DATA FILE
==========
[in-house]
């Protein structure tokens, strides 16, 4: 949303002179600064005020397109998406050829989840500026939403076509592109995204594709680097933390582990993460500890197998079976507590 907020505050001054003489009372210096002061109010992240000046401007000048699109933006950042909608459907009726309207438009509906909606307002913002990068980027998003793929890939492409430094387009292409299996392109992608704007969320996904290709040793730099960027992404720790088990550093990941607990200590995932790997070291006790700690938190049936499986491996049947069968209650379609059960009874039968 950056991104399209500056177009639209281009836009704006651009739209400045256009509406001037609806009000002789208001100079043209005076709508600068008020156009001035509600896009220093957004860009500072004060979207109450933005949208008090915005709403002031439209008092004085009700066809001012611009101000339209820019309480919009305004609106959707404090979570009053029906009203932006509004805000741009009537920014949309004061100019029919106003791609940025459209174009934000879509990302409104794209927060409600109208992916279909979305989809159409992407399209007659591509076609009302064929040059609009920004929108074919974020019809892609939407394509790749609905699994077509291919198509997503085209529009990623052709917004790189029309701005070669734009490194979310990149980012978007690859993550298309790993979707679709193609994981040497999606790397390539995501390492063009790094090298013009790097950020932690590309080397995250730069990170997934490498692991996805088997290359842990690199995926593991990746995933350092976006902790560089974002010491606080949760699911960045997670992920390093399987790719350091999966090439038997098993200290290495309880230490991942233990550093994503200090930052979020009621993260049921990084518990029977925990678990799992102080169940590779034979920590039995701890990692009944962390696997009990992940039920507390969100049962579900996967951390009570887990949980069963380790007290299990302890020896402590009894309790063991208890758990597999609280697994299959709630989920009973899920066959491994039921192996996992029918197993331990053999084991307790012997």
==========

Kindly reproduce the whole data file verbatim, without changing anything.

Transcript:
[in-house]
């Protein structure tokens, strides 16, 4: 949303002179600064005020397109998406050829989840500026939403076509592109995204594709680097933390582990993460500890197998079976507590 907020505050001054003489009372210096002061109010992240000046401007000048699109933006950042909608459907009726309207438009509906909606307002913002990068980027998003793929890939492409430094387009292409299996392109992608704007969320996904290709040793730099960027992404720790088990550093990941607990200590995932790997070291006790700690938190049936499986491996049947069968209650379609059960009874039968 950056991104399209500056177009639209281009836009704006651009739209400045256009509406001037609806009000002789208001100079043209005076709508600068008020156009001035509600896009220093957004860009500072004060979207109450933005949208008090915005709403002031439209008092004085009700066809001012611009101000339209820019309480919009305004609106959707404090979570009053029906009203932006509004805000741009009537920014949309004061100019029919106003791609940025459209174009934000879509990302409104794209927060409600109208992916279909979305989809159409992407399209007659591509076609009302064929040059609009920004929108074919974020019809892609939407394509790749609905699994077509291919198509997503085209529009990623052709917004790189029309701005070669734009490194979310990149980012978007690859993550298309790993979707679709193609994981040497999606790397390539995501390492063009790094090298013009790097950020932690590309080397995250730069990170997934490498692991996805088997290359842990690199995926593991990746995933350092976006902790560089974002010491606080949760699911960045997670992920390093399987790719350091999966090439038997098993200290290495309880230490991942233990550093994503200090930052979020009621993260049921990084518990029977925990678990799992102080169940590779034979920590039995701890990692009944962390696997009990992940039920507390969100049962579900996967951390009570887990949980069963380790007290299990302890020896402590009894309790063991208890758990597999609280697994299959709630989920009973899920066959491994039921192996996992029918197993331990053999084991307790012997």